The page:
Marshall T. McDowell from New Jersey was granted Design Patent Number 148,810 on February 24, 1948. His application had been filed almost two years before on April 25, 1946. World War II had helped make aluminum a household word and that was the material McDowell chose for his corkscrew.
On the right is a rack and pinion corkscrew as shown in the Patent. This one is marked TRADE MARK KORKMASTER PAT. PENDING.
The corkscrew in the middle has been nicknamed the Kormaster Junior. The worm with threaded stem slides freely through the top of the barrel. The handle threads on to the stem but it has no locking mechanism when at the top. Therefore the stem, handle and barrel all need to be gripped to penetrate the cork with difficulty. Once the worm is in the cork, the handle is threaded down to facilitate lifting the cork into the barrel. A rather awkward corkscrew.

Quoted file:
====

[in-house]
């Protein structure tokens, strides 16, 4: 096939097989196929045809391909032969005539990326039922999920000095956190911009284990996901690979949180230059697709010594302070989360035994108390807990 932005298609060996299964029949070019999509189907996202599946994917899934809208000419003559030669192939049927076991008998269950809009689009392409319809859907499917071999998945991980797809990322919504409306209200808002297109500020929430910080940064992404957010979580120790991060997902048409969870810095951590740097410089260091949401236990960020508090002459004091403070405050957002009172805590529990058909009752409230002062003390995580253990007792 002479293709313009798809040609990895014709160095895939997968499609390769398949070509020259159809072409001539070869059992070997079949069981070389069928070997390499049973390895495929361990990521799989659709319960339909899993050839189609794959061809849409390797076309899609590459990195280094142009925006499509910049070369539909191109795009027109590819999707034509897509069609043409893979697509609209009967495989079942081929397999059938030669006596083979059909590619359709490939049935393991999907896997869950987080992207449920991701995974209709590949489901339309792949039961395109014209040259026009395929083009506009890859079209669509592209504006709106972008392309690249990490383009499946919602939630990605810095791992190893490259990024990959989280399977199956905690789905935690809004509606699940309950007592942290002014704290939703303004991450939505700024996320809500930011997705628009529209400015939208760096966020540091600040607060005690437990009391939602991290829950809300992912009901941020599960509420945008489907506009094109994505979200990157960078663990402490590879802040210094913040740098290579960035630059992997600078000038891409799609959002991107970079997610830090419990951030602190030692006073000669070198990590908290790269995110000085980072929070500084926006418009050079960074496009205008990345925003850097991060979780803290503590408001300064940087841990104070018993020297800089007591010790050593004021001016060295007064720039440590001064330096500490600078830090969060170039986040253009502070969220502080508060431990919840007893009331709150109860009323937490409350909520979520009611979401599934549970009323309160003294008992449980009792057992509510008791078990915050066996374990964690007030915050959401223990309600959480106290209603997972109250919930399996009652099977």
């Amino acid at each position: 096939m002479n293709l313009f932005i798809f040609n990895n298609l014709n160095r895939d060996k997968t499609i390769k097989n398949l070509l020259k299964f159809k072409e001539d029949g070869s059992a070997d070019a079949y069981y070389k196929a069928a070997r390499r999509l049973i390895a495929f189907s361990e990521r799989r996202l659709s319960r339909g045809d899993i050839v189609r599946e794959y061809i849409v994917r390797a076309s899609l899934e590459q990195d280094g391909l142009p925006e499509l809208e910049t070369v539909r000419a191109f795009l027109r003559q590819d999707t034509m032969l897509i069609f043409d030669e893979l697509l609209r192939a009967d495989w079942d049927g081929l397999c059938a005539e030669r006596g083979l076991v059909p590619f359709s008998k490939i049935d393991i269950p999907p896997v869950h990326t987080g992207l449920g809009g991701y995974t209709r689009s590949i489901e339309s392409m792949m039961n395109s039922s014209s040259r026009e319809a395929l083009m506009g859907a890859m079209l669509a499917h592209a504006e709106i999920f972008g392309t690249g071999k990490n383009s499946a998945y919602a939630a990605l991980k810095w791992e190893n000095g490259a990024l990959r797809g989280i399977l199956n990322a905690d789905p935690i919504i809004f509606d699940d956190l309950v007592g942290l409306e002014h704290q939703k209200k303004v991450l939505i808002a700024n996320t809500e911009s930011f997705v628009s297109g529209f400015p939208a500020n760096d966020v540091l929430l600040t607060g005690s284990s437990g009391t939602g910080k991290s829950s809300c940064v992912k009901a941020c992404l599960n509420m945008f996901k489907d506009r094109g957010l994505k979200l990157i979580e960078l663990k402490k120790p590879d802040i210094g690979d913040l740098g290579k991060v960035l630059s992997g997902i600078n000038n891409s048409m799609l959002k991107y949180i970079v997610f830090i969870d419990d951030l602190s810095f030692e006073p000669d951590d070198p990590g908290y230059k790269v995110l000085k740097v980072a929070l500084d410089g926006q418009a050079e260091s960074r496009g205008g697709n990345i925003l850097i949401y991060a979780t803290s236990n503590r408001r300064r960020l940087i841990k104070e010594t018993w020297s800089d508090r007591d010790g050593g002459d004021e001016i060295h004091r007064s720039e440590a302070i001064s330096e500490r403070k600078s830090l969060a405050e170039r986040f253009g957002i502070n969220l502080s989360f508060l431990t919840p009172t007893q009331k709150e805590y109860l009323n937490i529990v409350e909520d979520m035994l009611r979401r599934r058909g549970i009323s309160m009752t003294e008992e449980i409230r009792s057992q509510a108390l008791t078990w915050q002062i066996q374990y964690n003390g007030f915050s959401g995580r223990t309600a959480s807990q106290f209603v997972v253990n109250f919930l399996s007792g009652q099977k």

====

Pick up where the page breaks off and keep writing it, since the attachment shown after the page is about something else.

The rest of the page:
I had seen the corkscrew on the left but thought it might be homemade. Sometimes I am hard to convince until I see a second or a catalog photo. I have since heard of a couple more and John Stanley recently found this one for me. If you look closely, you can see that it certainly appears to be a McDowell production. This one is simple. There is a short barrel with a worm and stem passing through the top. The handle is fixed to the stem. I tried it last night on a bottle of Cabernet. To my surprise it worked extremely well in loosening the cork and, with a slight tug, the cork was liberated.
The orginal Korkmaster box proclaims THERE'S A "BEST" IN EVERYTHING. On the side panel is: The Korkmaster Co., 1060 Broad Street, Newark, New Jersey. And on the side we learn how to use it:
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©1997 Donald A. Bull